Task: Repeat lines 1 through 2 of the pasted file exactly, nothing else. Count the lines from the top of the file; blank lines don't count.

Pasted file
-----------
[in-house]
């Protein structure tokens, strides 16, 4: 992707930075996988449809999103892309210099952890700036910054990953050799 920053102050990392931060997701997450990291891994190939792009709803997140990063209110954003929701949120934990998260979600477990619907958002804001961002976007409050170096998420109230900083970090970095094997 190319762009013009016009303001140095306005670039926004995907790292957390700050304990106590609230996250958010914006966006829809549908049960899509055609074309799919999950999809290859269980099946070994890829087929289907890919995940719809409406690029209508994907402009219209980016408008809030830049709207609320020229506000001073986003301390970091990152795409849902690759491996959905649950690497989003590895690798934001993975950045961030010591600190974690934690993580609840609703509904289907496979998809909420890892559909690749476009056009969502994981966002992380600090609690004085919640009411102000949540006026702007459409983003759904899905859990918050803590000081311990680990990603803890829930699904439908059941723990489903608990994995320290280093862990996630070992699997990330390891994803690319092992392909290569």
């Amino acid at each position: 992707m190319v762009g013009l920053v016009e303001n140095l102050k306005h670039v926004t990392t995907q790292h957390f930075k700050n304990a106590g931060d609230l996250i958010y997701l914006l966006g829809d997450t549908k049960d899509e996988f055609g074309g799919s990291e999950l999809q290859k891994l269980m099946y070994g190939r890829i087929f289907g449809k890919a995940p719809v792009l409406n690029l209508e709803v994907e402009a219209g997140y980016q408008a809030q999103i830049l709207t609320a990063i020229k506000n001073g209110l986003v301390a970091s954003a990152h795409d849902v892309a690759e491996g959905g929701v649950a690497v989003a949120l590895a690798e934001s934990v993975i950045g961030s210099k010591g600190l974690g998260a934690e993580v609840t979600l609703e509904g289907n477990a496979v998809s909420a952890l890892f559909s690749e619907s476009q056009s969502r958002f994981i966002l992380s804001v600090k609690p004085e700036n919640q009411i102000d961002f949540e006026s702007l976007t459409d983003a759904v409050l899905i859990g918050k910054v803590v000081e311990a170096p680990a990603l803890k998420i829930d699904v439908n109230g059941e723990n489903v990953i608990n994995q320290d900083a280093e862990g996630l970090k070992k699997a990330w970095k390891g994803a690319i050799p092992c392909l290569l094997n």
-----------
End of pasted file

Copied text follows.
[in-house]
């Protein structure tokens, strides 16, 4: 992707930075996988449809999103892309210099952890700036910054990953050799 920053102050990392931060997701997450990291891994190939792009709803997140990063209110954003929701949120934990998260979600477990619907958002804001961002976007409050170096998420109230900083970090970095094997 190319762009013009016009303001140095306005670039926004995907790292957390700050304990106590609230996250958010914006966006829809549908049960899509055609074309799919999950999809290859269980099946070994890829087929289907890919995940719809409406690029209508994907402009219209980016408008809030830049709207609320020229506000001073986003301390970091990152795409849902690759491996959905649950690497989003590895690798934001993975950045961030010591600190974690934690993580609840609703509904289907496979998809909420890892559909690749476009056009969502994981966002992380600090609690004085919640009411102000949540006026702007459409983003759904899905859990918050803590000081311990680990990603803890829930699904439908059941723990489903608990994995320290280093862990996630070992699997990330390891994803690319092992392909290569």